Every school music teacher in America has wrestled with the national anthem. Hard to sing (covering an octave and a fifth), written in an unfriendly key signature, lyrically confounding and attached to a disreputable tune, it nevertheless maintains a strange hold on public sentiment. We expect to hear it, for some hard to trace reason, every Friday night at football games, and a raft of other occasions. We expect citizens to show reverence for this music (although singing the words is considered optional, even embarrassing).
I’ve probably conducted the “Star-Spangled Banner” 500 times, and taught it, in some form or for some purpose, every one of my 31 years in the classroom. I don’t particularly like it--but it’s one of those “part of the job” music-teacher tasks that becomes habitual, boring, and then--on unexpected occasions-- moving.
I used to delight in telling my students that the “Star-Spangled Banner” tune is based on an 18th century, thoroughly British, drinking song: To Anacreon in Heaven. I sincerely hope whoever first set Francis Scott Key’s flowery, militaristic poetry to the theme song of an exclusive club of (heavy-drinking) English aristocrats had a great sense of irony. Proposing this weird hybrid as our patriotic anthem was an exercise in incongruity--and the ditty was around for more than one hundred years before being selected as our one and only official national song.
“The Star-Spangled Banner” is grist for a fun set of lessons to teach kids: America as cross-cultural hub, the symbolism of music in extraordinary events, rabid nationalism, and an outdated glorification of war.
There are picture books about the creation of the original poem for younger children, depicting “brave” Key out in the harbor, tearing up as he saw the tattered banner waving. The assumption in all these tales is that “we” are always fighting for truth, justice and the American way. Because--you know--"we” Americans are always on the right side.
Even when we aren’t--or when the right side is hard to determine.
Most children in America are introduced to the Revolutionary War as “Americans” fighting to get out from under the heavy, tax-mad hand of the British. They’re seldom told about the large percentage of loyalists and the determinedly neutral who made up over half of the citizenry, the savage behaviors that accompanied the birthing of democracy. The party line in schools is give me liberty or give me death--even though the deadly squabbling over land boundaries and home rule and just who was a citizen lasted for more than a century. No wonder it took forever to pick a song.
I finished every lesson on the SSB by telling students that there are periodically attempts to change the national anthem, for excellent reasons. We would look at other possibilities, from “America the Beautiful” to “This Land is Your Land” (which young students invariably pick as the best replacement, especially knowing that Woody Guthrie encouraged singers to add their own verses). “My Country ‘Tis of Thee” was stolen from the Queen (God save her), which has its own set of distasteful, violent, jingoistic words. “God Bless America” makes some folks uncomfortable, although it’s interesting to consider that when members of Congress gathered on 9/11, they spontaneously sang Irving Berlin’s classic, avoiding the bombs bursting in air.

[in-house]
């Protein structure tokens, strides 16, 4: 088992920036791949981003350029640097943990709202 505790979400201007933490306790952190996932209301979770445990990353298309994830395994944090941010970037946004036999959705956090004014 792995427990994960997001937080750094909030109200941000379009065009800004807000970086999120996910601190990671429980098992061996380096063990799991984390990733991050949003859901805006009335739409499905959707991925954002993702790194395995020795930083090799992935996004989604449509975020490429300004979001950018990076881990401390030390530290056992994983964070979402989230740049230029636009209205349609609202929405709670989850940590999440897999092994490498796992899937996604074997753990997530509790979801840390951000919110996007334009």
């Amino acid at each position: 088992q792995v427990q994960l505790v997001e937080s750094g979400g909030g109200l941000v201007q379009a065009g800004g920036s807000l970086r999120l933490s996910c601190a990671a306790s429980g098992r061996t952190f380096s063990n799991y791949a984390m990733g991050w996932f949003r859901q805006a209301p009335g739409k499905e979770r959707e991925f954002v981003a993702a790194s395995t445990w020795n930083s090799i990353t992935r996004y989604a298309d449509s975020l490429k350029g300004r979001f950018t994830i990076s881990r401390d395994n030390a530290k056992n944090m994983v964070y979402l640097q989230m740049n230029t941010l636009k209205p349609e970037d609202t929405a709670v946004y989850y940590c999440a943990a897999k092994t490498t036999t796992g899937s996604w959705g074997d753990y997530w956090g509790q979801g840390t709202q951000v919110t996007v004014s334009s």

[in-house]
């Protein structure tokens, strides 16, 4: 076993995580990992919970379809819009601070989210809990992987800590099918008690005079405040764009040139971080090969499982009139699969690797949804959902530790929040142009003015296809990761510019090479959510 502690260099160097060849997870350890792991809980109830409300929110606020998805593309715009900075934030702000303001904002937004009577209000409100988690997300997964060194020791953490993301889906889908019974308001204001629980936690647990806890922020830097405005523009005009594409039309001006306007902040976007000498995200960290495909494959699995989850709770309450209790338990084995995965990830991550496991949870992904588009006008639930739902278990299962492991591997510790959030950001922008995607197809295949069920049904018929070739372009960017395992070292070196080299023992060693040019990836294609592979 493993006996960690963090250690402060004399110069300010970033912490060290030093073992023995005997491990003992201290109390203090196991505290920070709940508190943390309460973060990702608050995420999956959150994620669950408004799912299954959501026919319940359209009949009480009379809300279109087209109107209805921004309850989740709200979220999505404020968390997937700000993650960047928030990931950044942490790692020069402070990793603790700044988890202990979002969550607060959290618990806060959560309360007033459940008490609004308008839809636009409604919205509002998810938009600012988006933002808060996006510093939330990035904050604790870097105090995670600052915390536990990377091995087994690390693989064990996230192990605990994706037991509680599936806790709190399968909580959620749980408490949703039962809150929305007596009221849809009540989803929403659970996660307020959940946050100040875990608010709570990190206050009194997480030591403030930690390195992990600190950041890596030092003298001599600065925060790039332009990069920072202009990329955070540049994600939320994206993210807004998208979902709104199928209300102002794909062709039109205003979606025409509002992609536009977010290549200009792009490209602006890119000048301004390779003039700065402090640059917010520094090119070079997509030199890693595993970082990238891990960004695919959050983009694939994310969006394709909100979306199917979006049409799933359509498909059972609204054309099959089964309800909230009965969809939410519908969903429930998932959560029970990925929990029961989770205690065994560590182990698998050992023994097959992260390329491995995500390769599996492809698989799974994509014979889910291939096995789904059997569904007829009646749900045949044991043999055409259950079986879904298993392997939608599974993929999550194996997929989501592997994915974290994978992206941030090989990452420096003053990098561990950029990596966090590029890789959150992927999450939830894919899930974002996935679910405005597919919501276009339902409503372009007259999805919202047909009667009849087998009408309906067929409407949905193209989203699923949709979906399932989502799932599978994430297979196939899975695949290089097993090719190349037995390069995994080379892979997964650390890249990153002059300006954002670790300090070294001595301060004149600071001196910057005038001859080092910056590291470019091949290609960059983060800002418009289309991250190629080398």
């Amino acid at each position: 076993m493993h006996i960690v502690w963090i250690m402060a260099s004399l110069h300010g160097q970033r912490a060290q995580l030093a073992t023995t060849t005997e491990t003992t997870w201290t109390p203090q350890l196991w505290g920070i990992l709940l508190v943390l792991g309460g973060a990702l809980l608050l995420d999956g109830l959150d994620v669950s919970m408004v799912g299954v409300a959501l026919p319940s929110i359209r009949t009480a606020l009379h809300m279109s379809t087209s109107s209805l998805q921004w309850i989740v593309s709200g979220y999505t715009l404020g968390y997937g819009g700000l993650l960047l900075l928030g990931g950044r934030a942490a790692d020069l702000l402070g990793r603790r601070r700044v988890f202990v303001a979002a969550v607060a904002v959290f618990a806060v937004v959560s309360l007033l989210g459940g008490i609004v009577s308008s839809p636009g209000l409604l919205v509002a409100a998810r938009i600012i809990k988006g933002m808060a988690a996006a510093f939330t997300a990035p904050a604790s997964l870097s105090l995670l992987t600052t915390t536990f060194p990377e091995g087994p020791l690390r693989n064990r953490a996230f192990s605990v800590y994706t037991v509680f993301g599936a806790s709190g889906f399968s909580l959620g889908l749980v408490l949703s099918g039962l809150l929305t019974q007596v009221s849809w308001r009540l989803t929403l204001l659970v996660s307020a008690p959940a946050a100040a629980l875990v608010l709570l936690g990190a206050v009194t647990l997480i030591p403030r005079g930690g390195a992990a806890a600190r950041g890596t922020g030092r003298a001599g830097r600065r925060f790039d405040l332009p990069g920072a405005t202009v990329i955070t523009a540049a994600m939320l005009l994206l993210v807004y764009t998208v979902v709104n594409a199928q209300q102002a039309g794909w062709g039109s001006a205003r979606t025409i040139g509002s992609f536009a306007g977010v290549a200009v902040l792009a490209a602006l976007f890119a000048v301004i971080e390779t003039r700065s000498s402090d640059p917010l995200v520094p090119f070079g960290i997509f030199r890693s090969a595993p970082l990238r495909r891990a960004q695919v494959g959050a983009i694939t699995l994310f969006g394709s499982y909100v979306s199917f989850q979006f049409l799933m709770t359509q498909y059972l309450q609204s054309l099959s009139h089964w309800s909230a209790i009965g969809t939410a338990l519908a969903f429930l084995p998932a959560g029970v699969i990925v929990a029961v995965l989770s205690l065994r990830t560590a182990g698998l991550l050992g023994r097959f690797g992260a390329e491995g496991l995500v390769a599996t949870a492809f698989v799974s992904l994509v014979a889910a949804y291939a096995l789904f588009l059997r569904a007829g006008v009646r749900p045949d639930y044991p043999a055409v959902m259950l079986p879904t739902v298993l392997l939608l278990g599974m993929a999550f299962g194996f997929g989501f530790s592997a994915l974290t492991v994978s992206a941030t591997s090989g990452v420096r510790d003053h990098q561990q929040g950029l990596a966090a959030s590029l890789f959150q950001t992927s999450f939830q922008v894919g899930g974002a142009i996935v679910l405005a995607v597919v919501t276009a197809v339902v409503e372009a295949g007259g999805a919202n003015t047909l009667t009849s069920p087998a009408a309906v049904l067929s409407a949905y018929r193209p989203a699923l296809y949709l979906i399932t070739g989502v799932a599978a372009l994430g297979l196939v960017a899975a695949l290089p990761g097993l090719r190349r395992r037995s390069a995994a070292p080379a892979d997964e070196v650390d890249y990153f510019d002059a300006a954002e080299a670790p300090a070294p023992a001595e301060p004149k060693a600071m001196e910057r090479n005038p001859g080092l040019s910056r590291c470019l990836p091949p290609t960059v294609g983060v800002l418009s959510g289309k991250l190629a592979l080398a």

And now, Colin Kaepernick has decided that he doesn’t want to be part of a mandated show of faux patriotism. He’s explained why, in simple but powerful language. He has the right--the freedom-- to sit down. And the talking heads have gone crazy, the elevation of form over substance.
I keep thinking about band directors and football coaches, trying to keep students engaged in healthy community activities. What happens when students refuse to take part in patriotic displays that have no meaning? Actually--this kind of thing happens fairly frequently: the student who refuses to pledge allegiance to the flag, or the child whose parents pull her out of the Valentine’s Day party.
Sometimes, teachers gossip in the lounge, expressing pity for kids whose parents have non-standard beliefs or practices. But in my experience, students whose families are out of the mainstream often have tighter family bonds and strong support for academic achievement. Smart school leaders honor students’ and families’ beliefs, as long as they’re not harmful. It’s better to stand for something.
I am intrigued by the articles (here, and here, for example) dissecting the national anthem and Kaepernick’s response. Each time I see another discussion--even heated comments-- about what it means to revere the flag, I think: Good. This will give American citizens and, one hopes, students, something to study and pick apart--our deeply racist history, our national values. Our right of free expression. Tommie Smith and John Carlos. Mary Beth Tinker.
Something as symbolic as a national anthem (think about the political and religious import in that designation) deserves scrutiny. Something as critical to human communities as patriotism deserves careful thought.
Let the conversations roll.
The opinions expressed in Teacher in a Strange Land are strictly those of the author(s) and do not reflect the opinions or endorsement of Editorial Projects in Education, or any of its publications.